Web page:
Iran Democracy Monitor No. 218

Related Categories: Democracy and Governance; Human Rights and Humanitarian Issues; Islamic Extremism; Iran

On June 18th, Iranians went to the polls to select a replacement for outgoing president Hassan Rouhani, who has served out two terms in office. The runaway victor of the contest was judiciary head Ebrahim Raisi, who is estimated to have garnered more than 60 percent of the 28.6 million ballots cast. He formally takes office August 3rd. (Wall Street Journal, June 19, 2021)

Raisi's selection is hardly a surprise. It had been clear for some time that the controversial cleric - who has been implicated in the death of nearly 10,000 political prisoners in the late 1980s - was the favorite of Supreme Leader Ali Khamenei to replace Rouhani, and that the Islamic Republic was stacking the political deck in his favor. As in past electoral cycles, that included significant manipulation by the country's clerical institutions.

In the run-up to the voting, nearly 600 hopefuls had filed papers to run for the Iranian presidency. However, all but seven were disqualified by the Guardian Council, the Islamic Republic's constitutional vetting body, as not being sufficiently ideologically compatible with the regime's revolutionary tenets. In addition to Raisi, approved candidates included Expediency Council secretary Mohsen Rezaei; Saeed Jalili, a former nuclear negotiator for the regime; deputy parliament speaker Amir Hossein Ghazizadeh Hashemi; former vice president Mohsen Mehralizadeh; central bank governor Abdolnasser Hemmati, and; former parliamentarian Alireza Zakani. By election day, however, three of them had dropped out of the race, making Raisi's election a virtual certainty even before Iranians cast their ballots. (Al-Jazeera, May 25, 2021; TRT World, June 16, 2021)

Traditionally, the Iranian government has expended great effort to ensure that national elections garner widespread participation, which it views as a crucial barometer of its own legitimacy. It has also historically sought to imbue the electoral field with at least some semblance of choice, to supply the appearance of real differences between "reformists" and "hardliners." In this cycle, however, the regime clearly emphasized political consolidation over the appearance of alternatives for its citizenry.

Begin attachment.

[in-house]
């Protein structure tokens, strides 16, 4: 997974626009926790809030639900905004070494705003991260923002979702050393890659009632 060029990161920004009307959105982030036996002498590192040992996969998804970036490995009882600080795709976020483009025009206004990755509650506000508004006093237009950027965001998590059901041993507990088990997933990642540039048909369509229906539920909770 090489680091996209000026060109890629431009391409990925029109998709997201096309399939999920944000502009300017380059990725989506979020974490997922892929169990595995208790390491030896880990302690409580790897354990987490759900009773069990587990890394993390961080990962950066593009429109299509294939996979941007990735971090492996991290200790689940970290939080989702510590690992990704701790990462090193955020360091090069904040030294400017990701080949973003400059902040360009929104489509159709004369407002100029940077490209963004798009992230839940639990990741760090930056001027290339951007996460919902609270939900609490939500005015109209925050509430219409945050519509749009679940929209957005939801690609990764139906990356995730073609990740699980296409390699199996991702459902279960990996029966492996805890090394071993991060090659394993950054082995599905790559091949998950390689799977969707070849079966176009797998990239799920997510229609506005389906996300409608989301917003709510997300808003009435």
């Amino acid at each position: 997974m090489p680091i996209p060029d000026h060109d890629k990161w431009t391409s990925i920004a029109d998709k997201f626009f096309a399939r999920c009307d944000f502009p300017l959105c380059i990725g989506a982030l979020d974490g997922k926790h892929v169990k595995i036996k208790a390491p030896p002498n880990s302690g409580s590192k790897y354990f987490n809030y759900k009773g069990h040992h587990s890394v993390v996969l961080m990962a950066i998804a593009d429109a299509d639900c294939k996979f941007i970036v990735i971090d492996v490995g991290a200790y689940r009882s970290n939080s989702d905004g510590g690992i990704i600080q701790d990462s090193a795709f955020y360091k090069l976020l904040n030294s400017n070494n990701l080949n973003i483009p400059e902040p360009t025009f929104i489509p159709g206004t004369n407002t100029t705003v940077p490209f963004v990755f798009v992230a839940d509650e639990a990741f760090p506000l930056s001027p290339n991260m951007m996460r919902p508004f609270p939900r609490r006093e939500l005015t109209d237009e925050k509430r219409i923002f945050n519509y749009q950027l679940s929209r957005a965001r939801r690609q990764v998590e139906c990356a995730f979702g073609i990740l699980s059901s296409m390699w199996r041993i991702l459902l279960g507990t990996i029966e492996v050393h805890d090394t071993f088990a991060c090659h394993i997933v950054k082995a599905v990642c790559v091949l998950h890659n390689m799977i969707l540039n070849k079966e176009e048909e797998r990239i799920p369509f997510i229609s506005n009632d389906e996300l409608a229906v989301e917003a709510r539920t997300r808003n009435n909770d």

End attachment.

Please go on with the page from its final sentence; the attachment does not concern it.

That priority did not go unnoticed by ordinary Iranians. A survey of some 80,000 prospective voters carried out by the Netherlands-based GAMAAN center in late May and early June found that fully 75% of respondents had no plans to participate in the election, with the vast majority of them citing the "unfree and ineffective nature of elections in the Islamic Republic" as their reason for sitting out the electoral contest.

Their discontent was visible on election day. The proceedings were plagued by low turnout, prompting authorities to extend polling into the early morning hours of the next day in an attempt to bolster the official participation tally. Ultimately, less than 50 percent of eligible voters are estimated to have cast their ballots - the lowest tally in the Islamic Republic's history. (GAMAAN, June 2021; Iran International, June 19, 2021)

While Raisi has only just been elected president, speculation is already swirling that that job may be merely a prelude to him assuming an even more lofty position: that of Iran's Supreme Leader. The question of succession has loomed large over the Islamic Republic for some time. Iran's current Supreme Leader, Ali Khamenei, is now 82 years old and said to be suffering from a number of significant ailments. Despite his advanced age, however, Khamenei has thus far avoided formally selecting a successor, leading to fevered speculation about who might ascend to Iran's top post when Khamenei leaves the scene.

Raisi's name has consistently figured in those conversations in recent years, and his electoral triumph seemingly paves the way for yet another promotion for the 60-year-old hardliner. Notably, Raisi was the only cleric among the candidates approved to stand for the presidency by Iran's Guardian Council - and thus currently the most high profile figure within the Islamic Republic with the credentials to succeed Khamenei when the time comes. Tellingly, Iran's elites seem to think the same thing; in their congratulatory messages to Raisi, the other presidential contenders are said to have offered felicitations not just for securing the presidency, but for his eventual ascension to the country's top clerical post as well. (Al Arabiya, May 28, 2021; Times of Israel, June 18, 2021; Iran International, June 19, 2021)